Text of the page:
The Volokh Conspiracy
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Yale Law School recently adopted a policy under which students cannot get school-subsidized grants to support public interest summer jobs, postgraduate fellowships, or targeted loan forgiveness for those working at relatively low-income jobs, if the job in question is with an employer that discriminates on the basis of race, religion, veteran status, marital status, veteran status, or—most controversially—sexual orientation. The policy change was in large part the result of student protests against a Federalist Society-sponsored speaker from the Alliance Defending Freedom, a Christian conservative public interest law firm that had successfully represented the plaintiff in the Masterpiece Cakeshop case. The owner of the bakery argued that the state of Colorado violated his freedom of speech and freedom of religion by requiring him to bake a cake for a same-sex wedding to which he objected on religious grounds.
In the aftermath of the policy shift, many on the right charged that it amounts to religious discrimination against theologically conservative Christian employers who refuse to hire gays and lesbians because homosexuality conflicts with their religious commitments. In a letter to Yale Law School Dean Heather Gerken, Republican Senator Ted Cruz claimed that the policy violates federal civil rights laws banning discrimination on the basis of religion, and announced his intention to have the Senate Judiciary Committee hold an investigation of the policy. Dean Gerken has issued a public statement denying Cruz's claims. Ironically, this is a case where supposedly pro-free market conservatives want to impose tighter regulations on a private organization, while the left—which normally favors expansive antidiscrimination laws—is defending Yale's freedom of association.
Who has the right of this dispute? When it comes to religious discrimination, Gerken is correct, and her critics on the right are wrong. But these sorts of antidiscrimination policies do raise other difficult questions.
I. Why Yale's Policy Does Not Discriminate on the Basis of Religion.
To see why Yale's policy does not discriminate on the basis of religion, it's worth considering the following hypothetical examples, both of which have real-world analogues:
Employer A refuses to hire gays and lesbians because doing so would violate her religious commitments.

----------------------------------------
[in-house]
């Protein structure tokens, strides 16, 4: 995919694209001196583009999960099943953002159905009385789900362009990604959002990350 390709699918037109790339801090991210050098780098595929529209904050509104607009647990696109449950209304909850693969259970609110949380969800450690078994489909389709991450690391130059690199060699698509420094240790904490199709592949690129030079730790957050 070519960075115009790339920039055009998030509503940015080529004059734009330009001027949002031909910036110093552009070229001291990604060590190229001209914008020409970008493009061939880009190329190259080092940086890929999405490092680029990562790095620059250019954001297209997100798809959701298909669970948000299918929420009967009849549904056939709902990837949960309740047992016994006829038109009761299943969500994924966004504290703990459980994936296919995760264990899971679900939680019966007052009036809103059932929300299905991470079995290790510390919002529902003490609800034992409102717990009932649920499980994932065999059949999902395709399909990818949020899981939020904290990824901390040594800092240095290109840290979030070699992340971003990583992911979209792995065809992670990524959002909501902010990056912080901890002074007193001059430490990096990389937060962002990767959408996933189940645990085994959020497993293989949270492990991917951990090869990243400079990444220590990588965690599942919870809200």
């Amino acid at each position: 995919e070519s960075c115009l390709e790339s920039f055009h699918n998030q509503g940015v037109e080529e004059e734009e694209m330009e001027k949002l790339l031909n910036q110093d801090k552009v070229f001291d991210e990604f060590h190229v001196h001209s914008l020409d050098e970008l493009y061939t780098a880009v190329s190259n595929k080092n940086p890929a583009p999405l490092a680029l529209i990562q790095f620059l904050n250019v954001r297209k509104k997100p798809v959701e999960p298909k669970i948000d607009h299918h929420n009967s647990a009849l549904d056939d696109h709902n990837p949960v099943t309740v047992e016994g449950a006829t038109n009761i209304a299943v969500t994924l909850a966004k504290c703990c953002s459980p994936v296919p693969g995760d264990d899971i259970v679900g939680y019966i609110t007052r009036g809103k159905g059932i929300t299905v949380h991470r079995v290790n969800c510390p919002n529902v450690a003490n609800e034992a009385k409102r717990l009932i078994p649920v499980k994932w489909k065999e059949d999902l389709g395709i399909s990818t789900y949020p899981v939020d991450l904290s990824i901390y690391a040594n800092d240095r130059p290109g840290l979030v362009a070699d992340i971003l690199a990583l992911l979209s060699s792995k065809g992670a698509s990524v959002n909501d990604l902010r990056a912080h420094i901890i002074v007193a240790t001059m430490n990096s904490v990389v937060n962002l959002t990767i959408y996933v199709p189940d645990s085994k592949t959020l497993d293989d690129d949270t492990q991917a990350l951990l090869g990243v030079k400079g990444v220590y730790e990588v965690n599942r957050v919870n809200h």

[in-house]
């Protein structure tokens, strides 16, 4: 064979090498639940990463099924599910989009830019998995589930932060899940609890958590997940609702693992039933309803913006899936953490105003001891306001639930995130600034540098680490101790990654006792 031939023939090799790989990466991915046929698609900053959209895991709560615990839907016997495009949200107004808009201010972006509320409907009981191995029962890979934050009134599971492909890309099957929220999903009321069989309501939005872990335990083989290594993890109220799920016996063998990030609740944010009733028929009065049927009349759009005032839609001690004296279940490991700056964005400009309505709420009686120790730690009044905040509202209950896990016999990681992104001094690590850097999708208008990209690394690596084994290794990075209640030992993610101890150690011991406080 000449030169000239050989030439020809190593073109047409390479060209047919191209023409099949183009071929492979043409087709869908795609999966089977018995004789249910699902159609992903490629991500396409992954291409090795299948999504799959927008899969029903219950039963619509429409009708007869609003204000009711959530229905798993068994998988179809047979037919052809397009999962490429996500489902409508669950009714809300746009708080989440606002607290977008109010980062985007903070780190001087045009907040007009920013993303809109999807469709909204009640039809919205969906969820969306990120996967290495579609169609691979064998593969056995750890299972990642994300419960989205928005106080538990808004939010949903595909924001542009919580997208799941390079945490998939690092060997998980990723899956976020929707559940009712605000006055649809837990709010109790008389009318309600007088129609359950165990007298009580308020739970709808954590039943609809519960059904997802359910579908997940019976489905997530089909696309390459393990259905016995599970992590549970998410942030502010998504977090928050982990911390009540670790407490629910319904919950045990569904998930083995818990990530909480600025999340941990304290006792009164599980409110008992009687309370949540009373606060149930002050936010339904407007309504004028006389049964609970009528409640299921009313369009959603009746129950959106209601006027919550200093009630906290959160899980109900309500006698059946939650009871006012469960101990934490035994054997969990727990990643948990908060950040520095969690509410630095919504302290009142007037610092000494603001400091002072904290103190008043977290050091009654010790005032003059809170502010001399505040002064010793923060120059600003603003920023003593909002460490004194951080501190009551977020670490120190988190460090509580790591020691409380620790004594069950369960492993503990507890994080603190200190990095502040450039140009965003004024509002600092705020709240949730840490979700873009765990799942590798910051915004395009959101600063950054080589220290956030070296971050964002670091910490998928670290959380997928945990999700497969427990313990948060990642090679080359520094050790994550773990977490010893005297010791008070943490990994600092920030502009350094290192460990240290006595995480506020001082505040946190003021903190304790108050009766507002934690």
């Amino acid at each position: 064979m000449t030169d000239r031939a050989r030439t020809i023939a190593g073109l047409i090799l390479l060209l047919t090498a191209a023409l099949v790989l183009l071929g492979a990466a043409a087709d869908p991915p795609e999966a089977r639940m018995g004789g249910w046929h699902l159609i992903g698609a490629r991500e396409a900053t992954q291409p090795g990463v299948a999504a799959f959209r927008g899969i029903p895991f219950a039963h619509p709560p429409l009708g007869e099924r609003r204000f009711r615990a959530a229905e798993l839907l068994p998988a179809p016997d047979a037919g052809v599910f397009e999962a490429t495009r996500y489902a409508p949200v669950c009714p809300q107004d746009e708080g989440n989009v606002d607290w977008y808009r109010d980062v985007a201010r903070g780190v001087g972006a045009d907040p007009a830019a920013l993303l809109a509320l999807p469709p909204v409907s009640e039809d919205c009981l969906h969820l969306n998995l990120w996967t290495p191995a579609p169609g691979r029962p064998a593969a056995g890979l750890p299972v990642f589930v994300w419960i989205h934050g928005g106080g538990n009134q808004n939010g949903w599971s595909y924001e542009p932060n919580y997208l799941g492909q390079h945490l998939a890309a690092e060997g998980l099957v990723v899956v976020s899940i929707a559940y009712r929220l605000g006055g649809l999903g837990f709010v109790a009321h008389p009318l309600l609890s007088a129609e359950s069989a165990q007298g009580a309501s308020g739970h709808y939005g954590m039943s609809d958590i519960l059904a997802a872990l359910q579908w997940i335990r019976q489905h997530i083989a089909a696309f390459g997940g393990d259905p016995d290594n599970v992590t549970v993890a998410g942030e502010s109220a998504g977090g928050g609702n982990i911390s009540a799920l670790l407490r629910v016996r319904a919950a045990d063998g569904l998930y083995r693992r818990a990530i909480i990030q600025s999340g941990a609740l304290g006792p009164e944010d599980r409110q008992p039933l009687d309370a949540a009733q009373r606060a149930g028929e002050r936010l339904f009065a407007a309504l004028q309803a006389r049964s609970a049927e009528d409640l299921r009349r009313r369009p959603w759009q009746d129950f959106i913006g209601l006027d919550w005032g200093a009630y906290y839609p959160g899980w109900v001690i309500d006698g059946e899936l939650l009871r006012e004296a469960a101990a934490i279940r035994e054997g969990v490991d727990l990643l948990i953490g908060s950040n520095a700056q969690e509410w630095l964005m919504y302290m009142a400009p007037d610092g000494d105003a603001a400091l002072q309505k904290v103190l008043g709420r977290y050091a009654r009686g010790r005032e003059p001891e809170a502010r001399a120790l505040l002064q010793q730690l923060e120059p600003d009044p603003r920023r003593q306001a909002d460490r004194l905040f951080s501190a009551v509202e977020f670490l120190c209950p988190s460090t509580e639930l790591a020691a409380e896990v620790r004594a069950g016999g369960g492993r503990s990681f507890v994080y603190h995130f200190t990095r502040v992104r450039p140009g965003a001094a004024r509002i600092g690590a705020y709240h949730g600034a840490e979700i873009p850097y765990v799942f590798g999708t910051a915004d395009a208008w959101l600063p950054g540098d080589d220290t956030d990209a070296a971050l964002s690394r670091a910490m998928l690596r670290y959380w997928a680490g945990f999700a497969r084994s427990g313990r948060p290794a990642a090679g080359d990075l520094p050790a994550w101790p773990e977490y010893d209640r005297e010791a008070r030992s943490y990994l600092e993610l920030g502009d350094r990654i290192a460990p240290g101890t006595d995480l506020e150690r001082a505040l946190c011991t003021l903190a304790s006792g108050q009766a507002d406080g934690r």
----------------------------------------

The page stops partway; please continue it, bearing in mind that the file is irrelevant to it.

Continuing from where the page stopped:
Employer B also refuses to hire gays and lesbians. But in his case, it has nothing to do with religion, but is the result of his entirely secular belief that gays and lesbians violate proper gender roles. He thinks that gays are effeminate and don't qualify as true "manly men," while lesbians fail to live up to what he considers to be proper standards of femininity.
Under the Yale policy, law students who want to work for Employer A and those who want to work for Employer B are treated exactly the same. Both would be denied fellowship funding. This shows that the focus of the policy is discrimination on the basis of sexual orientation, not the religious (or secular) nature of the beliefs underlying that discrimination. The Yale policy is entirely neutral as between religious and secular employers.
Obviously, the policy is likely to disproportionately affect employers with religious objections to homosexuality, since those are likely to be a high percentage of those who discriminate against gays and lesbians. But, in virtually every other context, conservatives are the first to point out that a disproportionate effect on a particular group does not by itself make a policy discriminatory. For example, they rightly argue that the use of grades and test scores in academic admissions does not amount to discrimination against members of groups that are disproportionately likely to be excluded by the use of such criteria. The same principle applies here.
Sometimes, a seemingly neutral policy actually has a hidden discriminatory motive. That argument successfully prevailed in Masterpiece Cakeshop (where the Court ruled in favor of the baker because Colorado officials demonstrated hostility towards his religious beliefs). It should have prevailed in the Trump travel ban case as well (I am one of the relatively few people who believe the plaintiffs deserved to prevail in both of these cases).
The fact that the Yale policy was adopted in response to the protests against the ADF speaker might be seen as evidence of such a hidden motive. After all, both ADF and their client in the Masterpiece Cakeshop case object to homosexuality and same-sex marriage for primarily religious reasons.
It is hard to be certain about the true nature of Yale's motives. But the strong likelihood is that the religious nature of ADF's commitments was not a decisive factor. If the Federalist Society—or some other student group—had invited a high-profile speaker who opposes same-sex marriage for secular reasons, it would almost certainly have attracted the same sorts of student protests, and led to much the same policy change by the Law School.
The anti-ADF protests were troubling for a number of reasons well-stated by legal scholar Andrew Koppelman (himself a long-time advocate of same-sex marriage). Like Koppelman, I think the Yale Federalist Society was entirely justified in inviting the ADF representative, even though I am—to understate the point—no fan of their beliefs about homosexuality (though, unlike Koppelman, I largely agree with their legal position in the Masterpiece Cakeshop case).